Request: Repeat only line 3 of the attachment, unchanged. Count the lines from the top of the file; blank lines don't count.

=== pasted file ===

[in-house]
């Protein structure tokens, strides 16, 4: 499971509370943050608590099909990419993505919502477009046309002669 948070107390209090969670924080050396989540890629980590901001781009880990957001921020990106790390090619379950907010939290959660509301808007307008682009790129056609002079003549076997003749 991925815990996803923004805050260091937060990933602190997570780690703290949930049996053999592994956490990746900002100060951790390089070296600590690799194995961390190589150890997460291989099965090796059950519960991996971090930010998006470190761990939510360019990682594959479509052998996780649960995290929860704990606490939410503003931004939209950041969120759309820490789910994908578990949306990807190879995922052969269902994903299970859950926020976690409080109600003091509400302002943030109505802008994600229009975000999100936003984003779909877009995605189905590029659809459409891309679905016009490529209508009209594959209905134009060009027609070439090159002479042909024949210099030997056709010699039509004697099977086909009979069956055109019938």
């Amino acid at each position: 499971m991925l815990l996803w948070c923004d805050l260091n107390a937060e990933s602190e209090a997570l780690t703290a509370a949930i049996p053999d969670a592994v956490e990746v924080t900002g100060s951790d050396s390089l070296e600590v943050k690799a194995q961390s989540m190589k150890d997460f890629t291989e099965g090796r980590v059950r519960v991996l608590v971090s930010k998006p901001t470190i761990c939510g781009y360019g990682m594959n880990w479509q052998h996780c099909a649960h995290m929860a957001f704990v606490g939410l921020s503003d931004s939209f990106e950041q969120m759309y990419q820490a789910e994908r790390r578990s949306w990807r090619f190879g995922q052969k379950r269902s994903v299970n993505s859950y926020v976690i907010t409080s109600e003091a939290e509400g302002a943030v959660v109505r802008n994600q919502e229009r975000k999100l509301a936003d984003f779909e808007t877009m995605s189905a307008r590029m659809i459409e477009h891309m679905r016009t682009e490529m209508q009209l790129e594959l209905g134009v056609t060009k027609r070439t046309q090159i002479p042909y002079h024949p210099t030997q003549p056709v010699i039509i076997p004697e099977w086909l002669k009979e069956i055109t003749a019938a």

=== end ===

């Amino acid at each position: 499971m991925l815990l996803w948070c923004d805050l260091n107390a937060e990933s602190e209090a997570l780690t703290a509370a949930i049996p053999d969670a592994v956490e990746v924080t900002g100060s951790d050396s390089l070296e600590v943050k690799a194995q961390s989540m190589k150890d997460f890629t291989e099965g090796r980590v059950r519960v991996l608590v971090s930010k998006p901001t470190i761990c939510g781009y360019g990682m594959n880990w479509q052998h996780c099909a649960h995290m929860a957001f704990v606490g939410l921020s503003d931004s939209f990106e950041q969120m759309y990419q820490a789910e994908r790390r578990s949306w990807r090619f190879g995922q052969k379950r269902s994903v299970n993505s859950y926020v976690i907010t409080s109600e003091a939290e509400g302002a943030v959660v109505r802008n994600q919502e229009r975000k999100l509301a936003d984003f779909e808007t877009m995605s189905a307008r590029m659809i459409e477009h891309m679905r016009t682009e490529m209508q009209l790129e594959l209905g134009v056609t060009k027609r070439t046309q090159i002479p042909y002079h024949p210099t030997q003549p056709v010699i039509i076997p004697e099977w086909l002669k009979e069956i055109t003749a019938a």